Anthony Barr's switch to LB began as a joke, but no one's laughing now
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MANKATO, Minn. -- Anthony Barr joked about the switch at first, jawing with then-UCLA linebackers coach Clark Lea about the F-back jumping in on defensive meetings.
It was after the departure of Lea and the coaching staff that had recruited him when Barr separated himself from his family bloodline of ball carriers and began his path to becoming a top-10 pick in the NFL Draft just two years later.
"During that time, I was just messing around," Barr said. "Never really in my heart did I want to switch until after my sophomore season. I said, 'Wow, I really need to change something to make a difference.'"
Barr hadn't lined up as a linebacker since his freshman year of high school in 2006, when he was just 14 years old. He eventually played safety at Los Angeles Loyola High, but found his stride at running back -- rushing for 1,890 yards and scoring 20 touchdowns as a junior.
Barr and his mother, Lori, wanted him to play running back when then-UCLA coach Rick Neuheisel came knocking to recruit the 6-foot-5 prospect. Barr's father, Tony, and uncle, Reggie, both rushed for Notre Dame in the late 1980s and early 1990s.
But in two seasons in the backfield, Barr didn't see many attempts. When he did, he found it difficult to maintain the low center of gravity needed to absorb hits as he carried the ball just 15 times for 54 yards.
"Just needed a change, really," Barr said. "I wasn't contributing much on offense and I felt like I needed to change it."
Vikings guard Jeff Baca blocked for -- and against -- Barr during their three years as teammates at UCLA.
The Vikings drafted Baca in the sixth round (196th overall) after his senior season in 2012, the same season in which Barr, then a junior, ended USC quarterback Matt Barkley's college career with a broken collarbone with one of his 13.5 sacks that year.
"You don't see many 6'5" running backs," Baca said. "But you put him on the other side of the ball and the guy is an animal. It was a natural switch."
UCLA coach Jim Mora agreed when he took over the Bruins after the 2011 season. In line with Mora's opinion, Barr decided to jump the line of scrimmage in UCLA's new 3-4 defensive scheme -- the one that helped him rack up 23.5 sacks in two seasons rushing off the edge.
"All things considered, it wasn't easy," Barr said. "Definitely a learning curve; had to change my mentality from offense a little bit. It was humbling. But it was something I wanted to do, so it made it easier for me."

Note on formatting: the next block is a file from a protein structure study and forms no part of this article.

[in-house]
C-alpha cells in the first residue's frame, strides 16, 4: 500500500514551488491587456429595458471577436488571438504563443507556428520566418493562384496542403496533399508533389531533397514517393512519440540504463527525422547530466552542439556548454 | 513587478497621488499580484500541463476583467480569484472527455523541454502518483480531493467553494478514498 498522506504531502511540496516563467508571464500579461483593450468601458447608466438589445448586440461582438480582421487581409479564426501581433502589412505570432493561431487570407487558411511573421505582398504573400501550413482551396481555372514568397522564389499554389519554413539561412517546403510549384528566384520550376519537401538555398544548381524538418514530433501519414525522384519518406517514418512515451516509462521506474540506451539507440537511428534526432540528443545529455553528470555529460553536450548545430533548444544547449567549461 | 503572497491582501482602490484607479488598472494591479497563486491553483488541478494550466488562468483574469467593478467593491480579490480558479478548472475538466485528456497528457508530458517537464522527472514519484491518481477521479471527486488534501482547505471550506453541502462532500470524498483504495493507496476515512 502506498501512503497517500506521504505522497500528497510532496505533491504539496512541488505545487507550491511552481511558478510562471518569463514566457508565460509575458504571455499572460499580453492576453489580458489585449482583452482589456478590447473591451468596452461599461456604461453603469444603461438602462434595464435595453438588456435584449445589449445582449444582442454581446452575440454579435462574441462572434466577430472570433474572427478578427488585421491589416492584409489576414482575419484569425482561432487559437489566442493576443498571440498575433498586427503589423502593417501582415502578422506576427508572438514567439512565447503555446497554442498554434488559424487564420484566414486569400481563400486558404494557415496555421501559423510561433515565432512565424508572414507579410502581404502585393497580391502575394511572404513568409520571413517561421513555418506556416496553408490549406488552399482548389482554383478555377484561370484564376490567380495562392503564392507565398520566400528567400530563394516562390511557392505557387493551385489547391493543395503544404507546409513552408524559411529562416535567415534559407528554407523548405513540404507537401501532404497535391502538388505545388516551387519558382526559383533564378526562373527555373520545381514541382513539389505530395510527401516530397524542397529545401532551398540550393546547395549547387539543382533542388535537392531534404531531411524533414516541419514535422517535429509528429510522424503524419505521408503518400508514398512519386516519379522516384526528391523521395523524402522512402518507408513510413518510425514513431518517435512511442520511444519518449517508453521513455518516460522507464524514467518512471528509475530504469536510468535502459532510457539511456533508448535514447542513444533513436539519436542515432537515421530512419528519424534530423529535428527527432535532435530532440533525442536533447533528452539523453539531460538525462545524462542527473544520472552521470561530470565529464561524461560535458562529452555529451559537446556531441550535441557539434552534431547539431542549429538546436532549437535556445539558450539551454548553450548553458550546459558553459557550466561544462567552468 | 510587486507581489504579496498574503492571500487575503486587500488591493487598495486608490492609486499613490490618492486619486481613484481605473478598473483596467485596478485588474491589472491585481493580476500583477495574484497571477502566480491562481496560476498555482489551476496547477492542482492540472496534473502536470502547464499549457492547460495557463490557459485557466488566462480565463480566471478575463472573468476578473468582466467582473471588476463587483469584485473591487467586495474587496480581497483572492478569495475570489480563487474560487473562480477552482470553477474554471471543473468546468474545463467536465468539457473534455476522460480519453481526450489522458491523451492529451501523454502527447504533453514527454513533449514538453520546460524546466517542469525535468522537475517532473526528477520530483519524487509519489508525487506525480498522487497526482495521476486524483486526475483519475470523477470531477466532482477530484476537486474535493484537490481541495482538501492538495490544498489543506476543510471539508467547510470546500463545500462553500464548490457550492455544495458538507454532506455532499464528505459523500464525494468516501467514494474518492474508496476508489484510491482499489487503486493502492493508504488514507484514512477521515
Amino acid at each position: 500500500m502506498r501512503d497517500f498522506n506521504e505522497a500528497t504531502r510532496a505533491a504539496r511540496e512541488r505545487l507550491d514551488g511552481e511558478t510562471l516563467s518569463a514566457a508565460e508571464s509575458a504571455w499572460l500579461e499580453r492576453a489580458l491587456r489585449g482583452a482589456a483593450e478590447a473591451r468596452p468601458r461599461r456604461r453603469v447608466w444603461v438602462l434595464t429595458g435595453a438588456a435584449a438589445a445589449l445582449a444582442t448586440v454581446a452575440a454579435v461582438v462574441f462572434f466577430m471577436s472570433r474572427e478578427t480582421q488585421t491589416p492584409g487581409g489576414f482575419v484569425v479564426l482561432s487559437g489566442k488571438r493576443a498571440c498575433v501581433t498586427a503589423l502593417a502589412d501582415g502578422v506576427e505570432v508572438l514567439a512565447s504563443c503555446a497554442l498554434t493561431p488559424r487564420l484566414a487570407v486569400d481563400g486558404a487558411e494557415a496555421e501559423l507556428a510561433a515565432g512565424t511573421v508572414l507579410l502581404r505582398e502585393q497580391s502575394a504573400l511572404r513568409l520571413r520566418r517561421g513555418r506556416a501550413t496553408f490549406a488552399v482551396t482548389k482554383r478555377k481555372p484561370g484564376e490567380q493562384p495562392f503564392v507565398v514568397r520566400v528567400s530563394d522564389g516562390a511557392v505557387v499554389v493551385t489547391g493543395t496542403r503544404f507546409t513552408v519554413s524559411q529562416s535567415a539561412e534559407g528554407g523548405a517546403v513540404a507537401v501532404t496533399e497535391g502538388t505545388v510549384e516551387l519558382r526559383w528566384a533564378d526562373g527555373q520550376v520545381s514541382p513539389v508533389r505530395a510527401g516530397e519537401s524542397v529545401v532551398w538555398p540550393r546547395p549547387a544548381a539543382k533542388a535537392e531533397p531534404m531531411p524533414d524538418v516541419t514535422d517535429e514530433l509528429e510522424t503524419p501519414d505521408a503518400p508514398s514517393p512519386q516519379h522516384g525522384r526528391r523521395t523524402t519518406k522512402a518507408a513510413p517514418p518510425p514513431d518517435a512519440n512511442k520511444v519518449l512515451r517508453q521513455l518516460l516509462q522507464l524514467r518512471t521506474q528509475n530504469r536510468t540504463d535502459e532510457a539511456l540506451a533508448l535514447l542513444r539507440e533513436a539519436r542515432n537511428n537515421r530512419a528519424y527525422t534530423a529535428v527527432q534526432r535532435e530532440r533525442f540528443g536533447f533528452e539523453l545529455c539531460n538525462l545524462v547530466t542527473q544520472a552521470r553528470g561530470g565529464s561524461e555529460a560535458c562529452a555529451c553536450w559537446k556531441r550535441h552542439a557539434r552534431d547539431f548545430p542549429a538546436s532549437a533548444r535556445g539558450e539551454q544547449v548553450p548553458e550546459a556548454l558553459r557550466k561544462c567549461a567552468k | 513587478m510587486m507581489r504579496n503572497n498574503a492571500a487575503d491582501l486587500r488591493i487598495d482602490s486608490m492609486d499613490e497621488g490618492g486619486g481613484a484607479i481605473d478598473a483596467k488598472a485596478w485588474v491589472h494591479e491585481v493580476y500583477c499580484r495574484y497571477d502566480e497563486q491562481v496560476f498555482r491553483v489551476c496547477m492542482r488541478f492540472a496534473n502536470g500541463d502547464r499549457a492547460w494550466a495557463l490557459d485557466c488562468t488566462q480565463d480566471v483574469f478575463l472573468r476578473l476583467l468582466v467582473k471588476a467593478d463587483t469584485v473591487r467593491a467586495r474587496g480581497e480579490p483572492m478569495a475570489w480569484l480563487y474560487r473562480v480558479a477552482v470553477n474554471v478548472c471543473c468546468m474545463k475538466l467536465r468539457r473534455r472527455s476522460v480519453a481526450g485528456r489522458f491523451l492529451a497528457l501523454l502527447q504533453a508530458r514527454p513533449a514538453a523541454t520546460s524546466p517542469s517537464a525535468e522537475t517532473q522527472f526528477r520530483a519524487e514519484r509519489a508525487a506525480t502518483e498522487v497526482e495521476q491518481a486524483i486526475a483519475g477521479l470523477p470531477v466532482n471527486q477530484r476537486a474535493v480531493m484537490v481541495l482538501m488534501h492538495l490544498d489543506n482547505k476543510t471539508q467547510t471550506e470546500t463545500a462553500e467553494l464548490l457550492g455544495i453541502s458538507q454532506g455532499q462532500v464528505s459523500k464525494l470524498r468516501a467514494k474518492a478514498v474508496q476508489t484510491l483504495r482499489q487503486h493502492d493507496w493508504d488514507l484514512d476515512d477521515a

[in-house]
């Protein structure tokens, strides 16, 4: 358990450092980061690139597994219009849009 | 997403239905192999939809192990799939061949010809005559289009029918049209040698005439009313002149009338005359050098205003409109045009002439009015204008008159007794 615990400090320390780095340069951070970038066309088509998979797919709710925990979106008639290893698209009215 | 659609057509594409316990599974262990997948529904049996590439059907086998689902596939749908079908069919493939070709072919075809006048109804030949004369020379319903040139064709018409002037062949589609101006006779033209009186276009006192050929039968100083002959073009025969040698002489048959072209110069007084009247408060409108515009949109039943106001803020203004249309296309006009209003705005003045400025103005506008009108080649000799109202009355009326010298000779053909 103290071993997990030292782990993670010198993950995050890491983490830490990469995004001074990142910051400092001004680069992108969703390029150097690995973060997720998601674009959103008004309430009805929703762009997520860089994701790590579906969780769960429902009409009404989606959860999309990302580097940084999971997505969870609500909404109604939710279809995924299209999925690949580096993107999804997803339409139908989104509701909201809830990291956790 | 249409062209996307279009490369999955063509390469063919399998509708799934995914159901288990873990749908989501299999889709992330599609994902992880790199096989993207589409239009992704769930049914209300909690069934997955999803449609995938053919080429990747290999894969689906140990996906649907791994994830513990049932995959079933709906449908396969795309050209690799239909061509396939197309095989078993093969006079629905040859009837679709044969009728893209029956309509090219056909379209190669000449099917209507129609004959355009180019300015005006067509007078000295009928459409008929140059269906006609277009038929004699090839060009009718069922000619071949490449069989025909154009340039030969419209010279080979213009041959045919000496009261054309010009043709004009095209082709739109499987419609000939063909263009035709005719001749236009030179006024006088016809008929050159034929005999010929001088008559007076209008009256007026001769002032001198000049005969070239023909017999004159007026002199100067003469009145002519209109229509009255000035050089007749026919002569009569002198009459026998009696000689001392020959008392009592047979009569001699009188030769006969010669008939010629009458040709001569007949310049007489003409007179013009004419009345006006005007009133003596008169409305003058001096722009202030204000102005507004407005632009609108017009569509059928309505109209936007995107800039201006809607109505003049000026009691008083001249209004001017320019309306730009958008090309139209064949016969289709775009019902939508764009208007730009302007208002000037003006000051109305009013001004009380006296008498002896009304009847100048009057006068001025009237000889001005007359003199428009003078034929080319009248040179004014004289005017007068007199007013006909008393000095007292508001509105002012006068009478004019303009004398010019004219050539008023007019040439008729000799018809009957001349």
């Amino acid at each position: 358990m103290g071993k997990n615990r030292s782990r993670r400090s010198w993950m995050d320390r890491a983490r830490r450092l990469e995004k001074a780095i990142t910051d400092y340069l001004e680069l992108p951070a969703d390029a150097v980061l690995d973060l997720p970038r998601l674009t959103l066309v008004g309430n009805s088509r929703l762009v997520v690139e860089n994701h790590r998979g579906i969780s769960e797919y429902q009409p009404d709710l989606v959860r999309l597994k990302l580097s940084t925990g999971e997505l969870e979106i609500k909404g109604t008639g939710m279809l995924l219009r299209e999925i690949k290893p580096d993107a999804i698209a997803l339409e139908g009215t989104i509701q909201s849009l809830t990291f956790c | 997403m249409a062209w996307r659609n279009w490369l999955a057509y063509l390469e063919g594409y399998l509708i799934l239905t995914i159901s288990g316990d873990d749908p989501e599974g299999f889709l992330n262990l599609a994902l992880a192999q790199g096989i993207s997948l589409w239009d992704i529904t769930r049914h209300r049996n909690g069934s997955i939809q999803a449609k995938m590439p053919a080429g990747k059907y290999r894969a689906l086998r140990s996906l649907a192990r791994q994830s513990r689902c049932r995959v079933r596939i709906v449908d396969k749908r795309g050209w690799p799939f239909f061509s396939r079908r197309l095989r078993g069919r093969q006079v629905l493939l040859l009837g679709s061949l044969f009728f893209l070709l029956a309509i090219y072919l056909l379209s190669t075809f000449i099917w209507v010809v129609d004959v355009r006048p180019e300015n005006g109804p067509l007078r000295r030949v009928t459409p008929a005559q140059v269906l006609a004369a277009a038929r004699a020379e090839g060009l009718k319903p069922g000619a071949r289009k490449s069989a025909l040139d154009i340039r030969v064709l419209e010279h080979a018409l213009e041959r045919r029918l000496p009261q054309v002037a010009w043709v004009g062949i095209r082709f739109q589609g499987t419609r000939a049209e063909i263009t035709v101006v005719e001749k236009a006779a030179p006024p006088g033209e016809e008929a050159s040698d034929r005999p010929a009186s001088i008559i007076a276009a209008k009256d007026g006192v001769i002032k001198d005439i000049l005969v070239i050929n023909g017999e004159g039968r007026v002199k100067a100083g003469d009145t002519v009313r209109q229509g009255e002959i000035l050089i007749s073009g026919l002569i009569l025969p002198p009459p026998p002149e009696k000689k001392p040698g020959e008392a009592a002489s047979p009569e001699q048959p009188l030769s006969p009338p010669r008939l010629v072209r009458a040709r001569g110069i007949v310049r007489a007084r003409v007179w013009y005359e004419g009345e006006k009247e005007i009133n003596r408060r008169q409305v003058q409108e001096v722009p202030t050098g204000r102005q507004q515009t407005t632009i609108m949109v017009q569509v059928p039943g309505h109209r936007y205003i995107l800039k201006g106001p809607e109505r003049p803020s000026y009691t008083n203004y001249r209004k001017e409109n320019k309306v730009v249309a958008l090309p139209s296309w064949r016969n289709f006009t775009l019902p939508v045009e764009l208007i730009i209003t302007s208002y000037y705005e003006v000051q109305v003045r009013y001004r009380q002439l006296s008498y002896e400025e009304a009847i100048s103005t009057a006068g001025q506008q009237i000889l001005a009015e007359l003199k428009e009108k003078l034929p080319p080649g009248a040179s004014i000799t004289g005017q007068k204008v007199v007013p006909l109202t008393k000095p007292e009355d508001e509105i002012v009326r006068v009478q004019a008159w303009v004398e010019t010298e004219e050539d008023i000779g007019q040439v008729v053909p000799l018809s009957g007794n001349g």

Barr felt the learning curve, but his teammates saw an immediate improvement in his impact. During his first game at linebacker on Aug. 30, 2012, in a game at Rice, Barr tallied a team-high six solo tackles and one sack.
"Right away you can tell his speed was just second to none," Baca said. "Off the edge as an outside linebacker, I know he had to be one of the fastest guys on our team. He made some plays my senior season, chasing down some running backs, that were unbelievable."
In the NFL classroom and on the field, Barr will need the same type of acceleration he displayed in college in order to have a similar impact at the next level. Barr has practiced about 10 times with the Vikings since being drafted as he missed most of June's workouts to finish his degree in California.
Linebackers coach Adam Zimmer admitted that Barr's lack of experience at the position might hinder him early, but added "the sky is the limit for him because of his physical attributes."
Barr's jump to the NFL comes with the added test of learning a new defensive scheme as an outside linebacker in a 4-3 front.
So far, he's worked with the second-team defense behind Audie Cole at strong-side linebacker, but the Vikings coaching staff is also exploring ways to get him involved as a situational pass rusher.
"We really like what we saw from him rushing in college," defensive coordinator George Edwards said. "We like the possibility of getting him in some matchups, in some rush situations. From that aspect of it, yes we are excited about him having that unique skill set at the position. Because now all of a sudden you get to rush him against some of the things people are doing protection-wise."
As the Vikings' first preseason game approaches on Aug. 8, all eyes will be on the team's first overall draft pick.
"My expectations of him are probably higher than they are for anybody else," coach Mike Zimmer said. "There was a play [Sunday] that he got a lead block on and knocked the living dog out of the guy that came to block him."